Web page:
PRIME Minister Kassim Majaliwa on Wednesday exuded confidence that the five million tourists target was still within reach, as Tanzania explores other tourism products.
The Premier hinted that the country was banking on Meetings, Incentives, Conferences, Exhibitions (MICE) tourism as an alternative way of realising the envisioned target.
Mr Majaliwa who was addressing delegates gathered at the 65th United Nations World Tourism Organization (UNWTO) Regional Commission for Africa here yesterday, said Tanzania was prepared to host international meetings as it sets it sights to attain the 6 billion US dollars (about 14tri/-) in tourism revenue, which assumes the influx of five million tourists annually, come 2025.
“Tanzania has the prerequisite venues and platforms to host international conferences and other events and it is fair to say that the target is still attainable,” said the PM.
This was in line with the third Five-Year Development Plan (FYDP III of 2020/2021 to 2025/2026), among other things, it aspires to promote is new tourism products development and diversification for sustainable growth and promote the southern tourist circuit as an alternative to other circuits through the REGROW initiative, according to Mr Majaliwa.
To promote sector competitiveness and linkages, the FYDP III is prioritising the development and implementation of clear tourism legal and regulatory frameworks and strengthening public-private dialogue and collaboration.
“We are now looking beyond wildlife tourism and MICE will be among priorities,” the PM explained.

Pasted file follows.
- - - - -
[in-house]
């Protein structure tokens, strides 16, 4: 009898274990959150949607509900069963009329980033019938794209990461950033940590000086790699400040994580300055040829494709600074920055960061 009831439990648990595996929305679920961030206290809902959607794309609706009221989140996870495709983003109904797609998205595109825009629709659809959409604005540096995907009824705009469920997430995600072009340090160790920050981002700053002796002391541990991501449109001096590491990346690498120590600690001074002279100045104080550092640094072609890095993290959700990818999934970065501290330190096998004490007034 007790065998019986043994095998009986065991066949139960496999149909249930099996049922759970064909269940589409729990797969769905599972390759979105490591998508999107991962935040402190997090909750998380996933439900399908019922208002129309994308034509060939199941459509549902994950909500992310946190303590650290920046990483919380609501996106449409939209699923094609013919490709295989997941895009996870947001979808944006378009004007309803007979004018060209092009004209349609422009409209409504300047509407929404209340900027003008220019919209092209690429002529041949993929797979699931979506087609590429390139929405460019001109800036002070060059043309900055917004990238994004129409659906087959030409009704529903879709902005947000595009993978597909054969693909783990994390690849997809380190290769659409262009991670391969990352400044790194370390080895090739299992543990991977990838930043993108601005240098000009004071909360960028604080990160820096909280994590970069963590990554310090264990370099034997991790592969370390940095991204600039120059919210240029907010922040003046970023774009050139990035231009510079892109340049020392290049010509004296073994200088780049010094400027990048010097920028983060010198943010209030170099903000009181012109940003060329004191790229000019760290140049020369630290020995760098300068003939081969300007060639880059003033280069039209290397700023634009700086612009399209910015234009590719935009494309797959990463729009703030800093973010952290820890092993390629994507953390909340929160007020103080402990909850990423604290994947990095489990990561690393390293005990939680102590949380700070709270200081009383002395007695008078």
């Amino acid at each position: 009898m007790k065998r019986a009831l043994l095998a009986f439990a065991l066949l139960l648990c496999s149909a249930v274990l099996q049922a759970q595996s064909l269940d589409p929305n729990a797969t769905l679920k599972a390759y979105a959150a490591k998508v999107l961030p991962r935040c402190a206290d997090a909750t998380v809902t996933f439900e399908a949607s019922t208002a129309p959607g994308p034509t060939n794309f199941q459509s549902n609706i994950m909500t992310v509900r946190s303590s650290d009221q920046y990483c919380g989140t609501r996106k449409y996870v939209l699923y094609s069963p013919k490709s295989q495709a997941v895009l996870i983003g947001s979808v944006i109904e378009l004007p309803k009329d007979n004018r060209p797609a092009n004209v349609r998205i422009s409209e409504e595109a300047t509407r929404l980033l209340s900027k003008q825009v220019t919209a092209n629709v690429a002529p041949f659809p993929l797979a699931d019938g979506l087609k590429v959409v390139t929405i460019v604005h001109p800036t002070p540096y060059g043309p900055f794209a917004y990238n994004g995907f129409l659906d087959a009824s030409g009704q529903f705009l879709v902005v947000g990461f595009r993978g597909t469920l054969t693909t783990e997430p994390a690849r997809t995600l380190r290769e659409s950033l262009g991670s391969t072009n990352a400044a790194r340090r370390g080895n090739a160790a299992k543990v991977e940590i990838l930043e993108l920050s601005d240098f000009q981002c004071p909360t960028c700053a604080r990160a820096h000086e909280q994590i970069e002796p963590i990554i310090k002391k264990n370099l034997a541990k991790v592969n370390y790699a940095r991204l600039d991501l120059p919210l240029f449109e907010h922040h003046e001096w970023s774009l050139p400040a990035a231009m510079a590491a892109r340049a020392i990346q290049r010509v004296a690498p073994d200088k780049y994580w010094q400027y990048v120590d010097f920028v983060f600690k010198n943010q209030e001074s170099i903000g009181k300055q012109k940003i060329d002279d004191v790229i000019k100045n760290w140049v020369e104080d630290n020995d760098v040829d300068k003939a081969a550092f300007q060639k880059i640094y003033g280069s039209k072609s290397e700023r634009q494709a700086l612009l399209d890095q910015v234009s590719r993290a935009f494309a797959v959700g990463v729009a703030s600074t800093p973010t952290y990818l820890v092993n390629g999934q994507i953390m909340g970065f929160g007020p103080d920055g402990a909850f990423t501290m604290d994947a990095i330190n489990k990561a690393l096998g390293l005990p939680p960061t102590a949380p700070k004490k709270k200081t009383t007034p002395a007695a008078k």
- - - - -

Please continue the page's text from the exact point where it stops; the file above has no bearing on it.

The Premier appealed to the international community to continue entrusting Tanzania with major events, saying the country was revered as a haven of peace, since its Independence.
MICE industry shares several common characteristics with hospitality service sectors, such as inseparability of production and consumption, perishability, and seasonality.
Tourism accounts for more than 17 per cent of Gross Domestic Product (GDP) and 25 per cent of foreign earnings. The sector possesses significant potential to contribute to the national economy and foreign receipts on account of the unique natural attractions present in the country relative to elsewhere on the continent.
The tourist attractions present in the country include national parks and game reserves, plants, mountains, valleys, waterfalls, and coastal areas.
UNWTO Secretary General Zurab Pololikashvili on his part reserved praise to the government for promoting tourism and hosting the high-profile meeting.
“You’ve shown to the world how African tourism is united and ready for the future,” he said.
Mr Pololikashvili, however, urged African countries to start backing the tourism industry on all fronts.
He called upon the delegates to make tourism an all-inclusive sector to women and youth.
Tanzania targets an increase in income from the sector to notch 6 billion US dollars (about 14tri/-) from 5,000,000 tourists come 2025, up from the current 1,527,230 arrivals and an income of 2.6 billion US dollars (about 5tri/-).
According to target indicators for the tourism sector, by 2025/26 real growth rate is projected to rise from the current 1.5 per cent to 2 per cent.
The plan envisages an average number of nights to be spent by a tourist to go up from 13 to 14, while average expenditure per tourist per day (non-package/package) (US) will increase from the current 216/379 to 326/455 in 2025/26.
The sector is envisaged to employ a total of 1,750,000 from the current 1,500,000, the share of foreign exchange earnings in percentage will rise to 27 from the current 25.